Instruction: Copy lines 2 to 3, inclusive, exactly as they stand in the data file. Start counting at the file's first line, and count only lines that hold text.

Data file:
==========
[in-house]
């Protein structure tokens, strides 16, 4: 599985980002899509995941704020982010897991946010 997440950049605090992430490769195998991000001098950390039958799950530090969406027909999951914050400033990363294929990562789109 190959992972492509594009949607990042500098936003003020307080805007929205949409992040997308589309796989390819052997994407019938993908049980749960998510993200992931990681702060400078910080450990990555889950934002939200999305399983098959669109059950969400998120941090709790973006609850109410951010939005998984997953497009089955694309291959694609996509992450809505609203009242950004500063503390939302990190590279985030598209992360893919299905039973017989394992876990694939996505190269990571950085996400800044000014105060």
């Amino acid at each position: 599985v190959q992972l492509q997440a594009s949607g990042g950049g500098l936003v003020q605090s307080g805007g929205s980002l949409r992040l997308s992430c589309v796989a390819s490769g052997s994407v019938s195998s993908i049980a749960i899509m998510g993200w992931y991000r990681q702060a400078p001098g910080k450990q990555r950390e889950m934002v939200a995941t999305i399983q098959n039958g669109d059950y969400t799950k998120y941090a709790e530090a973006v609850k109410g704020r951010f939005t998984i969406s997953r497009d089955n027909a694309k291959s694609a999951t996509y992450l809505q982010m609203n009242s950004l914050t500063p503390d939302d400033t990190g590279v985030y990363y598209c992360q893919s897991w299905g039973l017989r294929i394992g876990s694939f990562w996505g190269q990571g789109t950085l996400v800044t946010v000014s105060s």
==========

């Protein structure tokens, strides 16, 4: 599985980002899509995941704020982010897991946010 997440950049605090992430490769195998991000001098950390039958799950530090969406027909999951914050400033990363294929990562789109 190959992972492509594009949607990042500098936003003020307080805007929205949409992040997308589309796989390819052997994407019938993908049980749960998510993200992931990681702060400078910080450990990555889950934002939200999305399983098959669109059950969400998120941090709790973006609850109410951010939005998984997953497009089955694309291959694609996509992450809505609203009242950004500063503390939302990190590279985030598209992360893919299905039973017989394992876990694939996505190269990571950085996400800044000014105060």
């Amino acid at each position: 599985v190959q992972l492509q997440a594009s949607g990042g950049g500098l936003v003020q605090s307080g805007g929205s980002l949409r992040l997308s992430c589309v796989a390819s490769g052997s994407v019938s195998s993908i049980a749960i899509m998510g993200w992931y991000r990681q702060a400078p001098g910080k450990q990555r950390e889950m934002v939200a995941t999305i399983q098959n039958g669109d059950y969400t799950k998120y941090a709790e530090a973006v609850k109410g704020r951010f939005t998984i969406s997953r497009d089955n027909a694309k291959s694609a999951t996509y992450l809505q982010m609203n009242s950004l914050t500063p503390d939302d400033t990190g590279v985030y990363y598209c992360q893919s897991w299905g039973l017989r294929i394992g876990s694939f990562w996505g190269q990571g789109t950085l996400v800044t946010v000014s105060s």